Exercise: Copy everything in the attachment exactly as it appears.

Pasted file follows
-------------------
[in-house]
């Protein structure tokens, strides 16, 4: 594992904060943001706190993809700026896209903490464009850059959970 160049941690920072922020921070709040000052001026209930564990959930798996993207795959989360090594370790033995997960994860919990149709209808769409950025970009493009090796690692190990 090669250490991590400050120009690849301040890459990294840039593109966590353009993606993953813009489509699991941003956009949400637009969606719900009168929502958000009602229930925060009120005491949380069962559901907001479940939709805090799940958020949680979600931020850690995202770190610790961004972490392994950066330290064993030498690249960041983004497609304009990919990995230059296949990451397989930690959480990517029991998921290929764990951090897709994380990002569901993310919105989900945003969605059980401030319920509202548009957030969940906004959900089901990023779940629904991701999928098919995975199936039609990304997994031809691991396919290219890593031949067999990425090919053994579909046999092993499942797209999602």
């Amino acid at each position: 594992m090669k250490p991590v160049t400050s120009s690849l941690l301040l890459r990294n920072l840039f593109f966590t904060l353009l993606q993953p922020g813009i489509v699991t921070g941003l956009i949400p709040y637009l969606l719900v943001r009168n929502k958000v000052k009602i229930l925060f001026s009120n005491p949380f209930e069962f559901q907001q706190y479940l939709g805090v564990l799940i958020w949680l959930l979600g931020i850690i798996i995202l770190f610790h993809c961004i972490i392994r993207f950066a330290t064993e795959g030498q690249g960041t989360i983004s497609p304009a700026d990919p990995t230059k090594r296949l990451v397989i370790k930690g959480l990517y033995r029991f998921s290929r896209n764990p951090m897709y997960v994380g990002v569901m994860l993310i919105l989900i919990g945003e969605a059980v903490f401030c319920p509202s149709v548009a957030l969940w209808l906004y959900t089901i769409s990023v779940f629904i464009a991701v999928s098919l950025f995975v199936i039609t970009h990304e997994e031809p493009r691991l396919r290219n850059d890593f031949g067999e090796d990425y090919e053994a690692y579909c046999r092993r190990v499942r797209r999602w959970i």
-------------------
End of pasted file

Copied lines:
[in-house]
């Protein structure tokens, strides 16, 4: 594992904060943001706190993809700026896209903490464009850059959970 160049941690920072922020921070709040000052001026209930564990959930798996993207795959989360090594370790033995997960994860919990149709209808769409950025970009493009090796690692190990 090669250490991590400050120009690849301040890459990294840039593109966590353009993606993953813009489509699991941003956009949400637009969606719900009168929502958000009602229930925060009120005491949380069962559901907001479940939709805090799940958020949680979600931020850690995202770190610790961004972490392994950066330290064993030498690249960041983004497609304009990919990995230059296949990451397989930690959480990517029991998921290929764990951090897709994380990002569901993310919105989900945003969605059980401030319920509202548009957030969940906004959900089901990023779940629904991701999928098919995975199936039609990304997994031809691991396919290219890593031949067999990425090919053994579909046999092993499942797209999602």
């Amino acid at each position: 594992m090669k250490p991590v160049t400050s120009s690849l941690l301040l890459r990294n920072l840039f593109f966590t904060l353009l993606q993953p922020g813009i489509v699991t921070g941003l956009i949400p709040y637009l969606l719900v943001r009168n929502k958000v000052k009602i229930l925060f001026s009120n005491p949380f209930e069962f559901q907001q706190y479940l939709g805090v564990l799940i958020w949680l959930l979600g931020i850690i798996i995202l770190f610790h993809c961004i972490i392994r993207f950066a330290t064993e795959g030498q690249g960041t989360i983004s497609p304009a700026d990919p990995t230059k090594r296949l990451v397989i370790k930690g959480l990517y033995r029991f998921s290929r896209n764990p951090m897709y997960v994380g990002v569901m994860l993310i919105l989900i919990g945003e969605a059980v903490f401030c319920p509202s149709v548009a957030l969940w209808l906004y959900t089901i769409s990023v779940f629904i464009a991701v999928s098919l950025f995975v199936i039609t970009h990304e997994e031809p493009r691991l396919r290219n850059d890593f031949g067999e090796d990425y090919e053994a690692y579909c046999r092993r190990v499942r797209r999602w959970i």